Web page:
If you’re lucky enough to live near farm country, you’re in the perfect place to start using some of the antique lumber in barnboard crafts.
There are many uses for salvaged barnboards, including barnboard benches, fencing, shelves, bird nest boxes and rustic painted signs.
I hoard my precious boards - you never know when inspiration will strike.
Some of my favorite haunts for finding barnboards are on back roads in out of the way rural areas, especially in the late spring.
Why then? I hear you ask.
A winter of heavy snowfall is hard on ancient old buildings; the springtime after the snow melts is when farmers or home owners are most susceptible to your suggestion that you haul the wreckage away after it collapses.
In many cases, only sentimental reasons for keeping the old buildings around prevented them from being bulldozed long since.
If you are serious about salvaging old barnboards and other rustic salvage, make sure you get there with the proper attire and tools, to prove your intentions.
Serious safety concerns arise when an old building is partially down on the ground and partly still standing.
This can create a lot of stress on old boards.
The structure is safer when it’s pulled over with
a tractor to prevent falling objects from giving in to gravity – right
when you’re underneath it. It's hard on the tractor though.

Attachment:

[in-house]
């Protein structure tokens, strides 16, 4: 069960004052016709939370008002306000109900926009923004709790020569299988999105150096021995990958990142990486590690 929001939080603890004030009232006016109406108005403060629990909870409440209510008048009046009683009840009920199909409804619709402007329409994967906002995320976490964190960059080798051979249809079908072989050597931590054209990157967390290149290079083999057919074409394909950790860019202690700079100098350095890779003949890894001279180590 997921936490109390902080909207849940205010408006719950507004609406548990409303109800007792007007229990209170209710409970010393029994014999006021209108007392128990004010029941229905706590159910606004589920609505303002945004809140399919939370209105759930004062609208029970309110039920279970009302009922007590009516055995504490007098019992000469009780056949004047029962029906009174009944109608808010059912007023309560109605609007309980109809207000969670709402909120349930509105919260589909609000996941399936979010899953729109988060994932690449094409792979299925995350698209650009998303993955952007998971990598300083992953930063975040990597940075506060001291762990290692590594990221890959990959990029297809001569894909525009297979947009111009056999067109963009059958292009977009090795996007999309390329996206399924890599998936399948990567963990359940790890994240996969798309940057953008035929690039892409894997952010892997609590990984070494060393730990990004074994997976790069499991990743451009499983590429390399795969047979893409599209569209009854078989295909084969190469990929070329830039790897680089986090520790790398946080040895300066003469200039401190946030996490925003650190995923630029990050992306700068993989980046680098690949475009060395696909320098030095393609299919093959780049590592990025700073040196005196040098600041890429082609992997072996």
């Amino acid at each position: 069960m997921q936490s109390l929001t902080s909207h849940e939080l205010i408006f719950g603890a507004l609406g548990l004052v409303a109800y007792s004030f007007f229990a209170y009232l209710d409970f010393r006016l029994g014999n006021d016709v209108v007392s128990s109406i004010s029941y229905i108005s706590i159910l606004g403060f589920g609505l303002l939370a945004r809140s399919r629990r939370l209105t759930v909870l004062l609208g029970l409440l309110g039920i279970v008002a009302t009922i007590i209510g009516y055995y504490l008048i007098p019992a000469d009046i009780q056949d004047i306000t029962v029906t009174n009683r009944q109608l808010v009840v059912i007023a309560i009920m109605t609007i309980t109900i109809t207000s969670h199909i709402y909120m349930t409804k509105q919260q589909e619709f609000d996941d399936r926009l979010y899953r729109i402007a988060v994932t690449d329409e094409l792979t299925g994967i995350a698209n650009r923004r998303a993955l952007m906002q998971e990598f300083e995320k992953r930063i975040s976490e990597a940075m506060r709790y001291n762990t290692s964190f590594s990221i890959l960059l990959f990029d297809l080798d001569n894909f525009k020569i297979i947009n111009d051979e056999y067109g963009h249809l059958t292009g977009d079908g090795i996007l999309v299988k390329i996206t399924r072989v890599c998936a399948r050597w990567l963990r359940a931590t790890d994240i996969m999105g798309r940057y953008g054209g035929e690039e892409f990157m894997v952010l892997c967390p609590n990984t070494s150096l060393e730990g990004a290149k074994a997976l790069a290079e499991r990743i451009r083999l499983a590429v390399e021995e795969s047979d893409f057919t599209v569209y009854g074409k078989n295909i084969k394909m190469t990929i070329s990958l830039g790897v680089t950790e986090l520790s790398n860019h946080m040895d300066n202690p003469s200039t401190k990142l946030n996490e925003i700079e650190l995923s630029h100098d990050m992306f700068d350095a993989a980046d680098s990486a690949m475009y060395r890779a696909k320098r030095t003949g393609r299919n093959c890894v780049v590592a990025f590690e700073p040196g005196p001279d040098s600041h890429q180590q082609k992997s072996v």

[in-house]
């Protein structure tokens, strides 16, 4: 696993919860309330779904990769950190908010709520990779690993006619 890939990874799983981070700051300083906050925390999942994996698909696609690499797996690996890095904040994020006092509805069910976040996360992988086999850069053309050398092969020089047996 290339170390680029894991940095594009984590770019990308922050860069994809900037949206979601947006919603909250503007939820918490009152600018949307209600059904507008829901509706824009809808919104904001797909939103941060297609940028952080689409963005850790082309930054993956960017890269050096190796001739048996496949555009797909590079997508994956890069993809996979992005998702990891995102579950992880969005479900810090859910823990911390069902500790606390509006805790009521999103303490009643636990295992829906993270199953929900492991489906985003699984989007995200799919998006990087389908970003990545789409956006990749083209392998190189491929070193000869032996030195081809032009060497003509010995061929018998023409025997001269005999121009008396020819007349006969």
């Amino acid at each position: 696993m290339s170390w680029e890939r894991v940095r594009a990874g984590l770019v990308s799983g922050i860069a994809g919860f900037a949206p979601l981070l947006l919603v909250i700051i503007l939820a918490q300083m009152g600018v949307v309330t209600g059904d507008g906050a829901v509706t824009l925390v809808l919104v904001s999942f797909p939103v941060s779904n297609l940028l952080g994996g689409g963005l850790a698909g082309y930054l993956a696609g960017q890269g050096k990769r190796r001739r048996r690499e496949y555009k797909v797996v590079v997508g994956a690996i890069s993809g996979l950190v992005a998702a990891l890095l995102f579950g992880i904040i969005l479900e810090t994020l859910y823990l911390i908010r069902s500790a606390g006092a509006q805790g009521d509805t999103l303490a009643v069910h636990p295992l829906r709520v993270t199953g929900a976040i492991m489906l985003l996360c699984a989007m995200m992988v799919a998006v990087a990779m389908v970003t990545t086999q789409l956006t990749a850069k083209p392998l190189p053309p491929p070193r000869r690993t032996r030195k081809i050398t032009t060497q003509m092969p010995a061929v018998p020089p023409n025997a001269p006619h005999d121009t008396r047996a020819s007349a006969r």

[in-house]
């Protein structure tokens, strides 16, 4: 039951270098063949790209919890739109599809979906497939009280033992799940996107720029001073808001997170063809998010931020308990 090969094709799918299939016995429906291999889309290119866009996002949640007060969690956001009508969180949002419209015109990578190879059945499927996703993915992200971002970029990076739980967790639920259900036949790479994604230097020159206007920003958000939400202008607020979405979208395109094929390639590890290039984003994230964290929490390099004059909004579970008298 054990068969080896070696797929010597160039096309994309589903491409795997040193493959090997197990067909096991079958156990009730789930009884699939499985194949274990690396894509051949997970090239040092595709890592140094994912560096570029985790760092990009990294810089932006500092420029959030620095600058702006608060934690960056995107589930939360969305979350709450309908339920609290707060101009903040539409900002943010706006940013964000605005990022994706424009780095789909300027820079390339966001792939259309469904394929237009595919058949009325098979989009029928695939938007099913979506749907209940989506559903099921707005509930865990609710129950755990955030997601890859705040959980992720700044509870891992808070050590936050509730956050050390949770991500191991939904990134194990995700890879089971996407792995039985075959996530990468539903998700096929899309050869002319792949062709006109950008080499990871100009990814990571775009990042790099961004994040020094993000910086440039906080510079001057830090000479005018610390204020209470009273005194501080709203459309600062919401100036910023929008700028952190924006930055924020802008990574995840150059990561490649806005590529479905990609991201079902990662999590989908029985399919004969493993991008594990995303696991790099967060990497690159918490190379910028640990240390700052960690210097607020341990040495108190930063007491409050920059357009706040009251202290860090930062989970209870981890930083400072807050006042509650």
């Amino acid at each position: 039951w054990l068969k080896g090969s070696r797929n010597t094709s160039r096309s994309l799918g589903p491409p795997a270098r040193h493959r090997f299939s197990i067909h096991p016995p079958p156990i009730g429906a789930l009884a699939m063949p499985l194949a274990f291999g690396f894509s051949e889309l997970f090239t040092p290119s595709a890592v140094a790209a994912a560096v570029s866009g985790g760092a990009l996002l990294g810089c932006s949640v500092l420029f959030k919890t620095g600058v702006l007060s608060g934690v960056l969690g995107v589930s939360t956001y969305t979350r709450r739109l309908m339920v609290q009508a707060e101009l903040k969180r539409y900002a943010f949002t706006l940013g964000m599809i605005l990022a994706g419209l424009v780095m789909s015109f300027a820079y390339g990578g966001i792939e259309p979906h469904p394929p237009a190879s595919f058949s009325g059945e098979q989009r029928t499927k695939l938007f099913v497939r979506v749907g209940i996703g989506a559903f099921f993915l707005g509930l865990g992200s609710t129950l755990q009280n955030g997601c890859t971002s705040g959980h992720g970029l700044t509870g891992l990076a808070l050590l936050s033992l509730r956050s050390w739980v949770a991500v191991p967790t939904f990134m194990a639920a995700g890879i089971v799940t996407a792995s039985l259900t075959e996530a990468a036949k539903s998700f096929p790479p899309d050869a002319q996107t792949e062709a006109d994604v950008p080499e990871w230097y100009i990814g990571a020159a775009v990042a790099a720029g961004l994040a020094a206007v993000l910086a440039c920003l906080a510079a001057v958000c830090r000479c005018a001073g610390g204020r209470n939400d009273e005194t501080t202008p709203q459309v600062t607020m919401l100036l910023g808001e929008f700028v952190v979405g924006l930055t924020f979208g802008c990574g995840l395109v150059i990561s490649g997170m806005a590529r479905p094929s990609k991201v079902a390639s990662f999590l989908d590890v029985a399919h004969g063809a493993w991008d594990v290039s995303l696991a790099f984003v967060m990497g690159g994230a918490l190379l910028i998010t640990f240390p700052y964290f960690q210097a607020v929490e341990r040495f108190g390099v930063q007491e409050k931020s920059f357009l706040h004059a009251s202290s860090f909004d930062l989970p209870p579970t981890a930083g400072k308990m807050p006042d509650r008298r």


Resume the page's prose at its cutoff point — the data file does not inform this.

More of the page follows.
Boards with nails in are another safety issue. Make sure you check before starting to walk on any old boards.
A good claw hammer and crowbar are essential tools for this part of the project. Always remove nails from the boards completely, putting them in a bucket or can to take away for disposal.
Stack the boards in order of size to make it easier to move them and load them on a trailer or pick up truck. If there are any really long ones, you may decide to cut them into more manageable lengths.
What to do with your precious hoard?
Storing the old barnboards is important to keep them from rotting before you get a chance to use them.
They quickly go punky and rotten if they’re exposed to wet, so under a roof of some kind will protect them the best.
Spacing them with small pieces of lath or other thin boards stacked in a ‘lift’ will allow air movement through them. Don’t simply cover them with a tarp as this won’t allow the air to circulate.
Scrutinize your barnboards thoroughly before deciding on which ones to use in your barnboard crafts. They should be straight (not warped) and sound (not rotting). Use extreme caution when cutting them especially with any power saw, as unseen metal or nails can cause a real hazard.
Don’t discard any boards with knotholes, as these can be utilized in nesting boxes provided they’re the right size.